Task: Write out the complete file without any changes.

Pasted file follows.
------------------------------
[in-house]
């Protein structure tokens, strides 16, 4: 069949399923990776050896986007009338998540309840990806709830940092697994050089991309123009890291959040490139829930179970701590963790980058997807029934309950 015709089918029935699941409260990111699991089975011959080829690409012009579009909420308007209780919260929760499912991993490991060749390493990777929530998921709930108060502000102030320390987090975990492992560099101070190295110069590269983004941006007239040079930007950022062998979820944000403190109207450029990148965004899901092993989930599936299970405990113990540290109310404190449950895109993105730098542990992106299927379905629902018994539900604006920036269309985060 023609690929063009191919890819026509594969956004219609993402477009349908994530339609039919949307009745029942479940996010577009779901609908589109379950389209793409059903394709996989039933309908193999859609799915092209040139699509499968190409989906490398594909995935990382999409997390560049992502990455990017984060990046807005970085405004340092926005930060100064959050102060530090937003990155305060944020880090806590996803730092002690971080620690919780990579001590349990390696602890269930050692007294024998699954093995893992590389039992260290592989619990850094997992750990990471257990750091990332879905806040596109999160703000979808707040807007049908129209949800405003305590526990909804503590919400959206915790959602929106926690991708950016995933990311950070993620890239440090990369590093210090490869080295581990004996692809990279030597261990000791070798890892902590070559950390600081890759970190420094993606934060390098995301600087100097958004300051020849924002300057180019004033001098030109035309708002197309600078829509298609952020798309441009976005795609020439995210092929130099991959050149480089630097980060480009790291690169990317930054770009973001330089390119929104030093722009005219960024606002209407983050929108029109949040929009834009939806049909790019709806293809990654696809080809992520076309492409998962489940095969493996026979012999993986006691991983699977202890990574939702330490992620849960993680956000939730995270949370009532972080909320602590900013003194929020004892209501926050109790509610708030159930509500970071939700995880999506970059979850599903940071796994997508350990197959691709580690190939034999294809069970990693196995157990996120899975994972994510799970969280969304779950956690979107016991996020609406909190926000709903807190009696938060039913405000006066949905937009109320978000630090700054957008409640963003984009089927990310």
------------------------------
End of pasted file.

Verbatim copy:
[in-house]
């Protein structure tokens, strides 16, 4: 069949399923990776050896986007009338998540309840990806709830940092697994050089991309123009890291959040490139829930179970701590963790980058997807029934309950 015709089918029935699941409260990111699991089975011959080829690409012009579009909420308007209780919260929760499912991993490991060749390493990777929530998921709930108060502000102030320390987090975990492992560099101070190295110069590269983004941006007239040079930007950022062998979820944000403190109207450029990148965004899901092993989930599936299970405990113990540290109310404190449950895109993105730098542990992106299927379905629902018994539900604006920036269309985060 023609690929063009191919890819026509594969956004219609993402477009349908994530339609039919949307009745029942479940996010577009779901609908589109379950389209793409059903394709996989039933309908193999859609799915092209040139699509499968190409989906490398594909995935990382999409997390560049992502990455990017984060990046807005970085405004340092926005930060100064959050102060530090937003990155305060944020880090806590996803730092002690971080620690919780990579001590349990390696602890269930050692007294024998699954093995893992590389039992260290592989619990850094997992750990990471257990750091990332879905806040596109999160703000979808707040807007049908129209949800405003305590526990909804503590919400959206915790959602929106926690991708950016995933990311950070993620890239440090990369590093210090490869080295581990004996692809990279030597261990000791070798890892902590070559950390600081890759970190420094993606934060390098995301600087100097958004300051020849924002300057180019004033001098030109035309708002197309600078829509298609952020798309441009976005795609020439995210092929130099991959050149480089630097980060480009790291690169990317930054770009973001330089390119929104030093722009005219960024606002209407983050929108029109949040929009834009939806049909790019709806293809990654696809080809992520076309492409998962489940095969493996026979012999993986006691991983699977202890990574939702330490992620849960993680956000939730995270949370009532972080909320602590900013003194929020004892209501926050109790509610708030159930509500970071939700995880999506970059979850599903940071796994997508350990197959691709580690190939034999294809069970990693196995157990996120899975994972994510799970969280969304779950956690979107016991996020609406909190926000709903807190009696938060039913405000006066949905937009109320978000630090700054957008409640963003984009089927990310």